Listen to Their Stories While We Still Can

Posted on July 21, 2015 by Anne Ellett

Stories can captivate and hold our attention like nothing else. Sometimes, for those of us working with people affected by dementia, it’s easy to feel like their stories are slipping away, much like when we wake in the morning and can’t remember the details to the dream that gripped us during the night.

I was visiting a Board and Care home in southern Calif. last week and the staff person had everyone arranged in a circle of chairs – it was time for “20 Questions”! “Who can tell me the capitol of the state of Nevada?”, “Does anyone know the year we landed on the moon?” “Who was the president of the United States in the year 2000?” and so she intoned on…The circle of participants was mostly quiet, knowing that if they waited long enough, she would pronounce the correct answer.

Did she know that one of her older participants had worked at NASA during the moon launch? As she passed over him to announce the next question, he began to talk about his work at NASA and watching the launch of the Columbia in July, 1969.

Instead of asking what year the US landed on the moon, what if instead she had said, “I’d love to talk about the moon – what does the moon mean to you? Can you describe the moon? Do you have any stories you can share about the moon?” Without asking a question that has a correct or incorrect answer, perhaps she would have heard Ted’s story about watching the Columbia fly towards the moon in 1969 from his vantage point at NASA. That would be a wonderful story to hear.

StoryCorps is a non-profit organization formed to record and share stories from people all over the United States https://storycorps.me/ . This model of oral history goes back to the 1930’s when the WPA recorded stories from across the U.S. during the depression. It offers a unique opportunity to interview and record for yourself, your family and all of posterity the stories of those people affected by dementia.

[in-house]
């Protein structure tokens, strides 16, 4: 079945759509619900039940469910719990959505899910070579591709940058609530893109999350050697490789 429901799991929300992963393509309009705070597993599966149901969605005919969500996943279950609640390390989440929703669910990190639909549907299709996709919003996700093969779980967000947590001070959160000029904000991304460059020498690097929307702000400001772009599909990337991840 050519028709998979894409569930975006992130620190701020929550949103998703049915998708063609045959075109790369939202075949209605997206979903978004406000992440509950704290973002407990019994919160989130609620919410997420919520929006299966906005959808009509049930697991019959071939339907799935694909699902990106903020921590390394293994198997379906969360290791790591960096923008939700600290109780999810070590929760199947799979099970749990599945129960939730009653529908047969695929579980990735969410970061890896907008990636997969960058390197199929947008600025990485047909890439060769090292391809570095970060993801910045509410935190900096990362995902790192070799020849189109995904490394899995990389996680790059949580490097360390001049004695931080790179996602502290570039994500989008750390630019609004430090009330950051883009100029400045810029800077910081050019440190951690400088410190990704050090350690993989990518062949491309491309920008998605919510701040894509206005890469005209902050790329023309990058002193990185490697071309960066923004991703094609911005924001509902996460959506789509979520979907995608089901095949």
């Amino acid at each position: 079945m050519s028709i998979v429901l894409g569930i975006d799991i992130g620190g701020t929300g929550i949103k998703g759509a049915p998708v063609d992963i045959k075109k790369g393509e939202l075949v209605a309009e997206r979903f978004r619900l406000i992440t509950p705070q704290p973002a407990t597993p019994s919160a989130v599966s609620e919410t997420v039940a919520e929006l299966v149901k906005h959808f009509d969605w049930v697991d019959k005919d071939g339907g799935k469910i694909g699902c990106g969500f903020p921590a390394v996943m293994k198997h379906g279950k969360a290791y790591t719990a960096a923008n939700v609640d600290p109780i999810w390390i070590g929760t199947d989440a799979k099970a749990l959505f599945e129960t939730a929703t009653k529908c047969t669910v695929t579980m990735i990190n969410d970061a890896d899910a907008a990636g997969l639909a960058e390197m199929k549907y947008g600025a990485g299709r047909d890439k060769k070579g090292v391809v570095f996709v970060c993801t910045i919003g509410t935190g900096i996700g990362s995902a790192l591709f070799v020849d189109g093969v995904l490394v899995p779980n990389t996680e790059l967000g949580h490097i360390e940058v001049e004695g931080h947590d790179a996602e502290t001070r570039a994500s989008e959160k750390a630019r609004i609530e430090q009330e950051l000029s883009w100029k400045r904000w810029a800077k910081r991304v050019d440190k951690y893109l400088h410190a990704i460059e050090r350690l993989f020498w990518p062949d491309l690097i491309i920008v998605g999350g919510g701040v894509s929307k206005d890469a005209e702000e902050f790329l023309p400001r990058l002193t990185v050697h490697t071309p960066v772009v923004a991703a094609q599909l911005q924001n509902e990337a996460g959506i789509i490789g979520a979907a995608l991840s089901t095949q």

This is our chance to hear the stories of those affected by dementia – to listen to their memories of long ago and also to ask them, “How are you feeling now?” “What changes have you noticed?” “What are your concerns?” “Is there anything you want to tell me?” Let’s record them and share their words and wisdom!

There is a free app to listen and record stories – when you search for stories on StoryCorps about dementia/aging/Alzheimer’s, not a lot of stories are available. Let’s enrich that library of recorded memories. Interviews on https://storycorps.me/ range in length to a couple minutes to over an hour in length.

The instructions are simple:

Choose someone to interview.
Pick great questions. Find a quiet place to record. Listen closely
When you're finished, share your interview with the world.
Help create an archive of the wisdom of humanity

Here’s a couple of my favorite stories from StoryCorps – I hope you enjoy,

https://storycorps.me/interviews/whats-your-life-like-now-dad/

https://storycorps.me/interviews/excerpt-there-are-so-many-moments-i-wish-i-had-savored-more/

Please let me know if you share your story on StoryCorps, I’d look forward to hearing it!

AEllett@MemoryCareSupport.com

Posted in memory care, nursing


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